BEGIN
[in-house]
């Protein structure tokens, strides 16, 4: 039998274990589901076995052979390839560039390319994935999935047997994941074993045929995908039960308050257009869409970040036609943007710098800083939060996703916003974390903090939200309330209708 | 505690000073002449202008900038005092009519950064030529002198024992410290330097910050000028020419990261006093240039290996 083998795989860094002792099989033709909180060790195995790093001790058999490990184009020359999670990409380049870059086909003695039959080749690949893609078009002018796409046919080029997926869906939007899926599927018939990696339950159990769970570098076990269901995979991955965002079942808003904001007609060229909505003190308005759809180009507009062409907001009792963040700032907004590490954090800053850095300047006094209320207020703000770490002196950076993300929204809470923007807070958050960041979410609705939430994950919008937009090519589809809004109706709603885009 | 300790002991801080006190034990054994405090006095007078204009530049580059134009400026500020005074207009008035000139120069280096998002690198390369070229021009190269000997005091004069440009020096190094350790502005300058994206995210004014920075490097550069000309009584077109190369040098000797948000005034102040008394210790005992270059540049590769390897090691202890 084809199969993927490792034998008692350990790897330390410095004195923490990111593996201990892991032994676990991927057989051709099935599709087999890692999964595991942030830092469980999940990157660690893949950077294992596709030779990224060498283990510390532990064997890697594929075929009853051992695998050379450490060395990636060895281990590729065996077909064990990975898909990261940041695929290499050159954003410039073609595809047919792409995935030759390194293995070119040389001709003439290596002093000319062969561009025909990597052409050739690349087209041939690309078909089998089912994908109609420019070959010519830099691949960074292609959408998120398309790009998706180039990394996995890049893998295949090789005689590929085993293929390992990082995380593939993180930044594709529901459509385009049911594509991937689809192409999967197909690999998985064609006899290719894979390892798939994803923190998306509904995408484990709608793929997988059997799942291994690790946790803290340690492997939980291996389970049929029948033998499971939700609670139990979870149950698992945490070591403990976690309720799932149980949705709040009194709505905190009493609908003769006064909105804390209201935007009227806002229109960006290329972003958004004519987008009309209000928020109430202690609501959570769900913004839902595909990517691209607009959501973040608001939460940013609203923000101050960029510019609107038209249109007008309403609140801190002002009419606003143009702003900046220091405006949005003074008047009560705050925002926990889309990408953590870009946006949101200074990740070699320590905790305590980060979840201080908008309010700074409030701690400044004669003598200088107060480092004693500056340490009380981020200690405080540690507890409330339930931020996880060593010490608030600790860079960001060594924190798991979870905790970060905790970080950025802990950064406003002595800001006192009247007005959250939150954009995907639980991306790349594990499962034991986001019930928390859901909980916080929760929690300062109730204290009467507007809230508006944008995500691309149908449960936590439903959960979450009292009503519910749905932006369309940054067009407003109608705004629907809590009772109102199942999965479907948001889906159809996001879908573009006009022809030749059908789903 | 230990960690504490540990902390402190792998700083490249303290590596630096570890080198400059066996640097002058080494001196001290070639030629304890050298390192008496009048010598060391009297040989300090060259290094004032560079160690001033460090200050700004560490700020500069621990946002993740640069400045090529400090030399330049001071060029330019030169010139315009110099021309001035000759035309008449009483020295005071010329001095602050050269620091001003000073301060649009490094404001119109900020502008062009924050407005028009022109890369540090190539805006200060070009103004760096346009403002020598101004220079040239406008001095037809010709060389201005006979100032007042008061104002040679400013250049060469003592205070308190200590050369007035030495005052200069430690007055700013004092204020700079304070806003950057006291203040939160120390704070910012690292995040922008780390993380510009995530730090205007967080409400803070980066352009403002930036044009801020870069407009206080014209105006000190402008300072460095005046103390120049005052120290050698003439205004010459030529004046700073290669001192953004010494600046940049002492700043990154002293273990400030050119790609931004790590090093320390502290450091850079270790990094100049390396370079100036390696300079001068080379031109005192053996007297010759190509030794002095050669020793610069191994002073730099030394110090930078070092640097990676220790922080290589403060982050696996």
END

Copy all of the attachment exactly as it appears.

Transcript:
[in-house]
């Protein structure tokens, strides 16, 4: 039998274990589901076995052979390839560039390319994935999935047997994941074993045929995908039960308050257009869409970040036609943007710098800083939060996703916003974390903090939200309330209708 | 505690000073002449202008900038005092009519950064030529002198024992410290330097910050000028020419990261006093240039290996 083998795989860094002792099989033709909180060790195995790093001790058999490990184009020359999670990409380049870059086909003695039959080749690949893609078009002018796409046919080029997926869906939007899926599927018939990696339950159990769970570098076990269901995979991955965002079942808003904001007609060229909505003190308005759809180009507009062409907001009792963040700032907004590490954090800053850095300047006094209320207020703000770490002196950076993300929204809470923007807070958050960041979410609705939430994950919008937009090519589809809004109706709603885009 | 300790002991801080006190034990054994405090006095007078204009530049580059134009400026500020005074207009008035000139120069280096998002690198390369070229021009190269000997005091004069440009020096190094350790502005300058994206995210004014920075490097550069000309009584077109190369040098000797948000005034102040008394210790005992270059540049590769390897090691202890 084809199969993927490792034998008692350990790897330390410095004195923490990111593996201990892991032994676990991927057989051709099935599709087999890692999964595991942030830092469980999940990157660690893949950077294992596709030779990224060498283990510390532990064997890697594929075929009853051992695998050379450490060395990636060895281990590729065996077909064990990975898909990261940041695929290499050159954003410039073609595809047919792409995935030759390194293995070119040389001709003439290596002093000319062969561009025909990597052409050739690349087209041939690309078909089998089912994908109609420019070959010519830099691949960074292609959408998120398309790009998706180039990394996995890049893998295949090789005689590929085993293929390992990082995380593939993180930044594709529901459509385009049911594509991937689809192409999967197909690999998985064609006899290719894979390892798939994803923190998306509904995408484990709608793929997988059997799942291994690790946790803290340690492997939980291996389970049929029948033998499971939700609670139990979870149950698992945490070591403990976690309720799932149980949705709040009194709505905190009493609908003769006064909105804390209201935007009227806002229109960006290329972003958004004519987008009309209000928020109430202690609501959570769900913004839902595909990517691209607009959501973040608001939460940013609203923000101050960029510019609107038209249109007008309403609140801190002002009419606003143009702003900046220091405006949005003074008047009560705050925002926990889309990408953590870009946006949101200074990740070699320590905790305590980060979840201080908008309010700074409030701690400044004669003598200088107060480092004693500056340490009380981020200690405080540690507890409330339930931020996880060593010490608030600790860079960001060594924190798991979870905790970060905790970080950025802990950064406003002595800001006192009247007005959250939150954009995907639980991306790349594990499962034991986001019930928390859901909980916080929760929690300062109730204290009467507007809230508006944008995500691309149908449960936590439903959960979450009292009503519910749905932006369309940054067009407003109608705004629907809590009772109102199942999965479907948001889906159809996001879908573009006009022809030749059908789903 | 230990960690504490540990902390402190792998700083490249303290590596630096570890080198400059066996640097002058080494001196001290070639030629304890050298390192008496009048010598060391009297040989300090060259290094004032560079160690001033460090200050700004560490700020500069621990946002993740640069400045090529400090030399330049001071060029330019030169010139315009110099021309001035000759035309008449009483020295005071010329001095602050050269620091001003000073301060649009490094404001119109900020502008062009924050407005028009022109890369540090190539805006200060070009103004760096346009403002020598101004220079040239406008001095037809010709060389201005006979100032007042008061104002040679400013250049060469003592205070308190200590050369007035030495005052200069430690007055700013004092204020700079304070806003950057006291203040939160120390704070910012690292995040922008780390993380510009995530730090205007967080409400803070980066352009403002930036044009801020870069407009206080014209105006000190402008300072460095005046103390120049005052120290050698003439205004010459030529004046700073290669001192953004010494600046940049002492700043990154002293273990400030050119790609931004790590090093320390502290450091850079270790990094100049390396370079100036390696300079001068080379031109005192053996007297010759190509030794002095050669020793610069191994002073730099030394110090930078070092640097990676220790922080290589403060982050696996």